Tuesday, December 9, 2014
My old friend Walter Sweet used to say that. "Whatever turns on ya." A play, of course, on the swingin' 70's saying, "Whatever turns you on."
Any more, it's pretty simple. Sun. Flowers. Being outside. Not being cooped up because it's raining and gray.
Hey, if I can't whine here, where can I whine?
Today (Sunday December 7) was stupendously clear and sunny. I felt like an appliance, dragged from a dark cupboard, plugged in and ready to do my thing. I felt like a mixer. A Cuisinart. An electric knife. Gimme something to do.
Which turned out to be a five-mile run with the dog, a photosafari and hymn singing in the old church, and a trip to Athens for a concert, dinner and frozen custard. Whoot!
While I got ready for my day Chet had a good chew with his boy.
He's kind of cute when he chews, with that little white glove and that spaced-out face. He's in Chewspace.
The aquarium is looking thrifty of late. Maybe I'll do a tank post here in a bit, when the new fish settle in.
Speaking of things turning on ya...
My primary winter coping mechanism is badly out of whack this season. The Groanhouse is driving me nucking futs again. In the last huge wind (gusts in excess of 60 MPH), three panes blew out of it. Because the stupid rubber weatherstrip never fit in the channels in the first place, they were more prone to blowing out. And, surprise! I couldn't get the panes back in right without disassembling the entire structure. So I had to force them back on (as opposed to in) and duct-tape them more or less in place.
Disassembling the Groanhouse. And then trying to reassemble it.
This is something I can't even think about doing. Talk about diminishing returns.
On top of that, the new heater I got is way, way too much for the space. And it has thermostat issues. The temperature swings from 56 to 80 within a few minutes each time the damn thing kicks on. It won't keep the temperature even in the space.
You can imagine what my poor plants think of that. When it's cold outside, they literally cook, their leaves scorching.
All of this is my fault for buying what looked like a good greenhouse, which turned out to be impossible. I just can't win for losing with this structure. And then buying the wrong heater. It seems every time I have something figured out, something else goes wrong.
So I've moved all the plants into the house until I can get something figured out with a new smaller heater. That will happen this week, I hope. I don't know what to do about the Groanhouse's propensity to blowing apart. Who can predict the next gale? And what if I'm in Costa Rica when it happens?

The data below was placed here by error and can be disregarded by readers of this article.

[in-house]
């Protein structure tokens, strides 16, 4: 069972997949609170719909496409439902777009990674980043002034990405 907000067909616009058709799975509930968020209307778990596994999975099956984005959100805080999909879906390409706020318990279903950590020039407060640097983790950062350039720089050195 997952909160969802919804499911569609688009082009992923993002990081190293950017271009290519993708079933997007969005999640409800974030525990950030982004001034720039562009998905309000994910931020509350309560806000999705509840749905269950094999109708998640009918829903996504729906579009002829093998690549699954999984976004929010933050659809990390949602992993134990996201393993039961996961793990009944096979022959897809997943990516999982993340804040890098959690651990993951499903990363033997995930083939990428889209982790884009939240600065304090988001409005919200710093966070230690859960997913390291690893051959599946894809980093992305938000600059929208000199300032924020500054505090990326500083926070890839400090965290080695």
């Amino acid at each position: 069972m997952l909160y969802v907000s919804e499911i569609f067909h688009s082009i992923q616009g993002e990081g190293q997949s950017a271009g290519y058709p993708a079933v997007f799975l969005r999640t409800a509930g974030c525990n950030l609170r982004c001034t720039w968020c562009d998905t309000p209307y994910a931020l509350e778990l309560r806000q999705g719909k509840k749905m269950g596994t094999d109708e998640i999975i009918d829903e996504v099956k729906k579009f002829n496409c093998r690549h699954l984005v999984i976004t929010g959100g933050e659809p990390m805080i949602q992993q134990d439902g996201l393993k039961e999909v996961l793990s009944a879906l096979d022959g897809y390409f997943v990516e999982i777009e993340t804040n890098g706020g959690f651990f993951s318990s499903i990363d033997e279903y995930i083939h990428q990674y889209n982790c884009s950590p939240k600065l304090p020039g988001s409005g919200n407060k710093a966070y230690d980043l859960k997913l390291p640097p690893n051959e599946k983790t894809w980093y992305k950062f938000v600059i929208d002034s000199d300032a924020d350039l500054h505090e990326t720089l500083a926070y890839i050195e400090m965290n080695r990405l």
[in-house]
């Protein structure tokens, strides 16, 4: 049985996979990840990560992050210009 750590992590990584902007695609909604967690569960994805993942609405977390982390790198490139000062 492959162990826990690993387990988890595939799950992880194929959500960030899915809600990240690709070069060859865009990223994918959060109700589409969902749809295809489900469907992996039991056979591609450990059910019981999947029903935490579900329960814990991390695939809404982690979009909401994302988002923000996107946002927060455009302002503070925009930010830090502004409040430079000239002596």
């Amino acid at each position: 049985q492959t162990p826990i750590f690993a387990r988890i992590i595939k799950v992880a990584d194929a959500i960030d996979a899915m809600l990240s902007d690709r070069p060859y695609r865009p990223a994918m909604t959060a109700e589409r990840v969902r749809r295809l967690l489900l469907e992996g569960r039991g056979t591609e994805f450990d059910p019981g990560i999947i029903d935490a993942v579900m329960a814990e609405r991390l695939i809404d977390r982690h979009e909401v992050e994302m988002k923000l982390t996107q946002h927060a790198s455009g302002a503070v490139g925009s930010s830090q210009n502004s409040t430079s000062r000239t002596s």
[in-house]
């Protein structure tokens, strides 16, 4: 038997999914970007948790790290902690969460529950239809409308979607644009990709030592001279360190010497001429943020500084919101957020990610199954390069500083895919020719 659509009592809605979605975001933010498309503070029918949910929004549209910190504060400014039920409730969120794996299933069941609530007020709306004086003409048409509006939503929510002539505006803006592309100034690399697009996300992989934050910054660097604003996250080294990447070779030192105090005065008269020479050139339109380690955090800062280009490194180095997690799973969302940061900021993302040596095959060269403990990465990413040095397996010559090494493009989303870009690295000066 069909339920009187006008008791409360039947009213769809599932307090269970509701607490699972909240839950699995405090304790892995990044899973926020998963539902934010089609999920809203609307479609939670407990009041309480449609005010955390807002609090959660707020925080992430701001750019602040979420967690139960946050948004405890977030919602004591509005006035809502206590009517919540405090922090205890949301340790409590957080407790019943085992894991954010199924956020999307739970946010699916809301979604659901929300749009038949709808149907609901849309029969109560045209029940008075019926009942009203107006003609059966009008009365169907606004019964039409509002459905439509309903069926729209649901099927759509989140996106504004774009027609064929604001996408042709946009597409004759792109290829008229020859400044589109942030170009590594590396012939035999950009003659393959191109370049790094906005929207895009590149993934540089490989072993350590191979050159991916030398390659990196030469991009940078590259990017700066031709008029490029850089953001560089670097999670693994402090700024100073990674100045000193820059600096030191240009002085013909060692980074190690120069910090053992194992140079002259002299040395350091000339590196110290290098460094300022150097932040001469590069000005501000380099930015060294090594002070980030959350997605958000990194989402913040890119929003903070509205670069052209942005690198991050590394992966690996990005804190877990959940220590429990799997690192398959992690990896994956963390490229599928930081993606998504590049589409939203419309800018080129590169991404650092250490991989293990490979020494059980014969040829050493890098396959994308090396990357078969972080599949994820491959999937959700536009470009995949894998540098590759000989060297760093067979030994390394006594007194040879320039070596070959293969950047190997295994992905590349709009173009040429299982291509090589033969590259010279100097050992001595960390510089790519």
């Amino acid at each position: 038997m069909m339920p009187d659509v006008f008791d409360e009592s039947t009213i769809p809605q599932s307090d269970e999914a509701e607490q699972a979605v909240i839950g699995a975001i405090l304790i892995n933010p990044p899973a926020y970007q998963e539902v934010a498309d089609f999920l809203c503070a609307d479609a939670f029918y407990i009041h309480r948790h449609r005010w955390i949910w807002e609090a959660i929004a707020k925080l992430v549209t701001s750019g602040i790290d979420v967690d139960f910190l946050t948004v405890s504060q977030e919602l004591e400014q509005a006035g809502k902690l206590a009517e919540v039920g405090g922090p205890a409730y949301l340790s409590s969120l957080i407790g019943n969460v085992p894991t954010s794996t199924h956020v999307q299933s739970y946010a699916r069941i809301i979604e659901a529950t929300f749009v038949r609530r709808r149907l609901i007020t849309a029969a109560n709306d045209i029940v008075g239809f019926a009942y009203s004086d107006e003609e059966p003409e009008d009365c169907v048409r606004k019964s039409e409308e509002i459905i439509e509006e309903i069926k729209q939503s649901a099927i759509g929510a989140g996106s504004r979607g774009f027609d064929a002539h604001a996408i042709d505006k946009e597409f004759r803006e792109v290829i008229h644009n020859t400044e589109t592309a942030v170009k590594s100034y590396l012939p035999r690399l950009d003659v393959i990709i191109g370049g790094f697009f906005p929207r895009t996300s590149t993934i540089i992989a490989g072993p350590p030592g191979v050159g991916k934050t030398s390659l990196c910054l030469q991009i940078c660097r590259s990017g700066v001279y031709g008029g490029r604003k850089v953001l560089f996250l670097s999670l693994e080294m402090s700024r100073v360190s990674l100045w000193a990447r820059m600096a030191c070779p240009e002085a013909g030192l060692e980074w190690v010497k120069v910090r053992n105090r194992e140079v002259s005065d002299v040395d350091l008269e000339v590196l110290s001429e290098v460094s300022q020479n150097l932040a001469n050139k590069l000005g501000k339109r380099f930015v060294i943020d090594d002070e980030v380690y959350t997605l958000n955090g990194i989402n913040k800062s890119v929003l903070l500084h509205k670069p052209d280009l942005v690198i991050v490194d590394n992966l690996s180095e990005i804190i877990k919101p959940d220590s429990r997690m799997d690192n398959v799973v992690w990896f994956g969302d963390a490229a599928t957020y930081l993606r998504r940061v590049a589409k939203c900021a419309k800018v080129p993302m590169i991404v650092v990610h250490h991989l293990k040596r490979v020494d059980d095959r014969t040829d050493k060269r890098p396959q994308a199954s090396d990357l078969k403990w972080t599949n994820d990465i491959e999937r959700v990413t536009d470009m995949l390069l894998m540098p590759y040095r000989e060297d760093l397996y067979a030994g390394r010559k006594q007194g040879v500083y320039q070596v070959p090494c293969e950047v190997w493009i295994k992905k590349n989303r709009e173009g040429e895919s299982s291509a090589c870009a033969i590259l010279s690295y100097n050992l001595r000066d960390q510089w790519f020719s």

And on this ridgetop, it WILL happen.
Bill has sweetly promised to put his head together with Tools and present a solution. Tools, y'hear that?
Marcy!! Now is the time for all good countrywomen to lend me their man!!
Thankfully, a few select plants like Hibiscus "The Path" have come into our living space and are doing what they can to cheer me up. The rest are in the tower room, where they'll get cool temps and plenty of light, but no extreme swings. My Fitbit says I climbed 125 flights in one day. Part of that was bringing plants from the Groanhouse to the Tower Room. I was wondering why my knees hurt...
Even when I had the heating situation figured out last winter, The Path never was able to bloom in the greenhouse. Temperature swings were too wide, punishing. But oh, she's blooming in the living room. For her, it's all about having an even ambient temperature. Or at least not being chilled, then cooked 30 times a day. The Path is a plant in perimenopause. She gets a pass.
Honey, if you make 7" wide flowers that look like that, you can demand anything you want of me. Daily spraying for aphids? You got it. Warm watering water? Check. Kisses right on the pistil?
So, not being able to futz in the greenhouse any more, and having a deadline that is breathing hot fire down my neck, I've poured myself into work on the new book. It's called Baby Birds: An Artist Looks Into the Nest. It's due April 15, 2015, and it'll take a full year for Houghton Mifflin Harcourt to produce it. So it's due out spring 2016. I know, a long time. But not to me! I've been working on this for 13 years. What's another year to a writer? What's time to a hog?
I get a lot done in these quiet days, especially on the gray ones when being outside isn't so alluring.
Working on the book is life itself. It's so affirming to paint squirming young birds in dark December, to paint them growing and changing and becoming birds before my eyes.
But a sunny day...ahhh. So rare, so fine, so desperately needed when one finally comes around.
This Sunday Dec. 7 was the last day of gun season. I wrote a little haiku couplet in its honor.
Gun season's last day
Orange men, pickups in full force.
In thickets,ears twitch.
They filled their bellies last night.
Legs folded, hearts still.
Tonight, under a Yule moon
They will dance again.